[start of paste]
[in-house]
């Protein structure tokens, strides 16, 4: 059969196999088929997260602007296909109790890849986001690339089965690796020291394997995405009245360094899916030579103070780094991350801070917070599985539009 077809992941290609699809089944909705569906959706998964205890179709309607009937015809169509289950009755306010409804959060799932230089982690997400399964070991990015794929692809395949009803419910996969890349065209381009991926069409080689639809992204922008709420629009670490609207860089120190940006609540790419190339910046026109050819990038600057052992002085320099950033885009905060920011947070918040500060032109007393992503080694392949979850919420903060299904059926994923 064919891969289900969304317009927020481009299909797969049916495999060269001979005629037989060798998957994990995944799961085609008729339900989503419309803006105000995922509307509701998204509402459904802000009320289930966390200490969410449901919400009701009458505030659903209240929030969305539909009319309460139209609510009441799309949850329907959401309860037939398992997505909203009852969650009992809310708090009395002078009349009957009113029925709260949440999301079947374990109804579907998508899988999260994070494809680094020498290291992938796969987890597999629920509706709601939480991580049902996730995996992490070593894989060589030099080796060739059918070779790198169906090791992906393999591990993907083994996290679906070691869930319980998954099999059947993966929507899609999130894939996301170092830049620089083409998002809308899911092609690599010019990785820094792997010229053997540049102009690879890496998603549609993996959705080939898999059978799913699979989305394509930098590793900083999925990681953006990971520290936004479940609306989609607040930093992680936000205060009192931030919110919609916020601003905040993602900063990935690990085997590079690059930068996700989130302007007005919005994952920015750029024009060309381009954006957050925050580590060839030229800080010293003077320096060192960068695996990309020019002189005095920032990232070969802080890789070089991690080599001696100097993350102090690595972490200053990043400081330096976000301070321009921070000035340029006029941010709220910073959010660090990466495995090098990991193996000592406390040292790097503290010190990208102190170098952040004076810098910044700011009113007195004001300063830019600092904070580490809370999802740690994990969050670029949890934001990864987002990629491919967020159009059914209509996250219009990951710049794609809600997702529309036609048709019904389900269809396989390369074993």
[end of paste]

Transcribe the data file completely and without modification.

[in-house]
């Protein structure tokens, strides 16, 4: 059969196999088929997260602007296909109790890849986001690339089965690796020291394997995405009245360094899916030579103070780094991350801070917070599985539009 077809992941290609699809089944909705569906959706998964205890179709309607009937015809169509289950009755306010409804959060799932230089982690997400399964070991990015794929692809395949009803419910996969890349065209381009991926069409080689639809992204922008709420629009670490609207860089120190940006609540790419190339910046026109050819990038600057052992002085320099950033885009905060920011947070918040500060032109007393992503080694392949979850919420903060299904059926994923 064919891969289900969304317009927020481009299909797969049916495999060269001979005629037989060798998957994990995944799961085609008729339900989503419309803006105000995922509307509701998204509402459904802000009320289930966390200490969410449901919400009701009458505030659903209240929030969305539909009319309460139209609510009441799309949850329907959401309860037939398992997505909203009852969650009992809310708090009395002078009349009957009113029925709260949440999301079947374990109804579907998508899988999260994070494809680094020498290291992938796969987890597999629920509706709601939480991580049902996730995996992490070593894989060589030099080796060739059918070779790198169906090791992906393999591990993907083994996290679906070691869930319980998954099999059947993966929507899609999130894939996301170092830049620089083409998002809308899911092609690599010019990785820094792997010229053997540049102009690879890496998603549609993996959705080939898999059978799913699979989305394509930098590793900083999925990681953006990971520290936004479940609306989609607040930093992680936000205060009192931030919110919609916020601003905040993602900063990935690990085997590079690059930068996700989130302007007005919005994952920015750029024009060309381009954006957050925050580590060839030229800080010293003077320096060192960068695996990309020019002189005095920032990232070969802080890789070089991690080599001696100097993350102090690595972490200053990043400081330096976000301070321009921070000035340029006029941010709220910073959010660090990466495995090098990991193996000592406390040292790097503290010190990208102190170098952040004076810098910044700011009113007195004001300063830019600092904070580490809370999802740690994990969050670029949890934001990864987002990629491919967020159009059914209509996250219009990951710049794609809600997702529309036609048709019904389900269809396989390369074993």